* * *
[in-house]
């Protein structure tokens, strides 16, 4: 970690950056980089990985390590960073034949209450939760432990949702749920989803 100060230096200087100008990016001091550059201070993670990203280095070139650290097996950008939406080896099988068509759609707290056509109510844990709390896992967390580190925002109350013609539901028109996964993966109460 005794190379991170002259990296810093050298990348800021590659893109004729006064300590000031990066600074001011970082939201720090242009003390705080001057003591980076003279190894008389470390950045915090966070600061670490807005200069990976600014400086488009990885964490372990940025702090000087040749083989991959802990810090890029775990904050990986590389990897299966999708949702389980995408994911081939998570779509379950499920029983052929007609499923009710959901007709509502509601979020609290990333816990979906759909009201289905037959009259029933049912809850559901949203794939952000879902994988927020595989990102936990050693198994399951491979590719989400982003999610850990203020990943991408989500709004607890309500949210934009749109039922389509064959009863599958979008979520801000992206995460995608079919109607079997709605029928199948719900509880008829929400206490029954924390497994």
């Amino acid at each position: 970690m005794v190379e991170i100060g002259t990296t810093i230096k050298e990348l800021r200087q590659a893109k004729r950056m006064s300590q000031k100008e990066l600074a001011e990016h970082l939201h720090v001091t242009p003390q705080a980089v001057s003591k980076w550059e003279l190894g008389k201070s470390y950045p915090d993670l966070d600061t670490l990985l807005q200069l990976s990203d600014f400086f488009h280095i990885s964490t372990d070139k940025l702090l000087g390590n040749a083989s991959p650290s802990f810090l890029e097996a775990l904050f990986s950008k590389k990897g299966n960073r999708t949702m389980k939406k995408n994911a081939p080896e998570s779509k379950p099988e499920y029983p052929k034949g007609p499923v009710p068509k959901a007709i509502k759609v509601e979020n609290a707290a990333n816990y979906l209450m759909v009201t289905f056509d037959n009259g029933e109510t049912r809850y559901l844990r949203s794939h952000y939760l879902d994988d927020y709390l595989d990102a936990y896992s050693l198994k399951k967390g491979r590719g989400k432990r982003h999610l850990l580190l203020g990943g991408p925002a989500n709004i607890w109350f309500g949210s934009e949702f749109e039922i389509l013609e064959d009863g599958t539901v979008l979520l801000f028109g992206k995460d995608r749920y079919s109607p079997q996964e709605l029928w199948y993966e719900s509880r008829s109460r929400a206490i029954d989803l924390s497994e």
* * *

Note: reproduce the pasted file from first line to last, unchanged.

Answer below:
[in-house]
């Protein structure tokens, strides 16, 4: 970690950056980089990985390590960073034949209450939760432990949702749920989803 100060230096200087100008990016001091550059201070993670990203280095070139650290097996950008939406080896099988068509759609707290056509109510844990709390896992967390580190925002109350013609539901028109996964993966109460 005794190379991170002259990296810093050298990348800021590659893109004729006064300590000031990066600074001011970082939201720090242009003390705080001057003591980076003279190894008389470390950045915090966070600061670490807005200069990976600014400086488009990885964490372990940025702090000087040749083989991959802990810090890029775990904050990986590389990897299966999708949702389980995408994911081939998570779509379950499920029983052929007609499923009710959901007709509502509601979020609290990333816990979906759909009201289905037959009259029933049912809850559901949203794939952000879902994988927020595989990102936990050693198994399951491979590719989400982003999610850990203020990943991408989500709004607890309500949210934009749109039922389509064959009863599958979008979520801000992206995460995608079919109607079997709605029928199948719900509880008829929400206490029954924390497994």
């Amino acid at each position: 970690m005794v190379e991170i100060g002259t990296t810093i230096k050298e990348l800021r200087q590659a893109k004729r950056m006064s300590q000031k100008e990066l600074a001011e990016h970082l939201h720090v001091t242009p003390q705080a980089v001057s003591k980076w550059e003279l190894g008389k201070s470390y950045p915090d993670l966070d600061t670490l990985l807005q200069l990976s990203d600014f400086f488009h280095i990885s964490t372990d070139k940025l702090l000087g390590n040749a083989s991959p650290s802990f810090l890029e097996a775990l904050f990986s950008k590389k990897g299966n960073r999708t949702m389980k939406k995408n994911a081939p080896e998570s779509k379950p099988e499920y029983p052929k034949g007609p499923v009710p068509k959901a007709i509502k759609v509601e979020n609290a707290a990333n816990y979906l209450m759909v009201t289905f056509d037959n009259g029933e109510t049912r809850y559901l844990r949203s794939h952000y939760l879902d994988d927020y709390l595989d990102a936990y896992s050693l198994k399951k967390g491979r590719g989400k432990r982003h999610l850990l580190l203020g990943g991408p925002a989500n709004i607890w109350f309500g949210s934009e949702f749109e039922i389509l013609e064959d009863g599958t539901v979008l979520l801000f028109g992206k995460d995608r749920y079919s109607p079997q996964e709605l029928w199948y993966e719900s509880r008829s109460r929400a206490i029954d989803l924390s497994e």